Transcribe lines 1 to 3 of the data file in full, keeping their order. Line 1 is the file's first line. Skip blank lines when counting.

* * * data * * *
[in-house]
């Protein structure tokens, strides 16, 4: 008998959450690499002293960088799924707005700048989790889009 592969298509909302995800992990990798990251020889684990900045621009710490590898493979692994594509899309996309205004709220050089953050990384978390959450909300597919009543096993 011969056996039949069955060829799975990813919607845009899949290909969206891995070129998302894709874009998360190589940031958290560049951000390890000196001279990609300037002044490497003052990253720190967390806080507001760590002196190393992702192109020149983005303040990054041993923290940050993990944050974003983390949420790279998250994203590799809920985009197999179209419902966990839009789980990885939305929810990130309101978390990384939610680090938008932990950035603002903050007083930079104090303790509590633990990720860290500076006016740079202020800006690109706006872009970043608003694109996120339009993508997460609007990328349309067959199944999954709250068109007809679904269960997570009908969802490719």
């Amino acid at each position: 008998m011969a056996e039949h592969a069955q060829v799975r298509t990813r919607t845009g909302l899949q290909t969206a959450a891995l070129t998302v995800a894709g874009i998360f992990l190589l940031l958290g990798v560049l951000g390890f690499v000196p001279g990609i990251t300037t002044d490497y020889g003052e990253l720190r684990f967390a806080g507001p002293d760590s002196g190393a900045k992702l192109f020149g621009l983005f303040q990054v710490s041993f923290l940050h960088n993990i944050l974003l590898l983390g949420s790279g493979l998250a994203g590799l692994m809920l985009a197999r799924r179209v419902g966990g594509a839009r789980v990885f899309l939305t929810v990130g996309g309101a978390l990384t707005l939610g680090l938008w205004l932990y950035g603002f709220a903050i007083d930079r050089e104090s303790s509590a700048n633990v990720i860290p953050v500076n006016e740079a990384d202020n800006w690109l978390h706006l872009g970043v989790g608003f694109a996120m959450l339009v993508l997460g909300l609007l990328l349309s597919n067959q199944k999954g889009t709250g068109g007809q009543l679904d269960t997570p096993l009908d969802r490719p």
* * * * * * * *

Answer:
[in-house]
């Protein structure tokens, strides 16, 4: 008998959450690499002293960088799924707005700048989790889009 592969298509909302995800992990990798990251020889684990900045621009710490590898493979692994594509899309996309205004709220050089953050990384978390959450909300597919009543096993 011969056996039949069955060829799975990813919607845009899949290909969206891995070129998302894709874009998360190589940031958290560049951000390890000196001279990609300037002044490497003052990253720190967390806080507001760590002196190393992702192109020149983005303040990054041993923290940050993990944050974003983390949420790279998250994203590799809920985009197999179209419902966990839009789980990885939305929810990130309101978390990384939610680090938008932990950035603002903050007083930079104090303790509590633990990720860290500076006016740079202020800006690109706006872009970043608003694109996120339009993508997460609007990328349309067959199944999954709250068109007809679904269960997570009908969802490719």
């Amino acid at each position: 008998m011969a056996e039949h592969a069955q060829v799975r298509t990813r919607t845009g909302l899949q290909t969206a959450a891995l070129t998302v995800a894709g874009i998360f992990l190589l940031l958290g990798v560049l951000g390890f690499v000196p001279g990609i990251t300037t002044d490497y020889g003052e990253l720190r684990f967390a806080g507001p002293d760590s002196g190393a900045k992702l192109f020149g621009l983005f303040q990054v710490s041993f923290l940050h960088n993990i944050l974003l590898l983390g949420s790279g493979l998250a994203g590799l692994m809920l985009a197999r799924r179209v419902g966990g594509a839009r789980v990885f899309l939305t929810v990130g996309g309101a978390l990384t707005l939610g680090l938008w205004l932990y950035g603002f709220a903050i007083d930079r050089e104090s303790s509590a700048n633990v990720i860290p953050v500076n006016e740079a990384d202020n800006w690109l978390h706006l872009g970043v989790g608003f694109a996120m959450l339009v993508l997460g909300l609007l990328l349309s597919n067959q199944k999954g889009t709250g068109g007809q009543l679904d269960t997570p096993l009908d969802r490719p």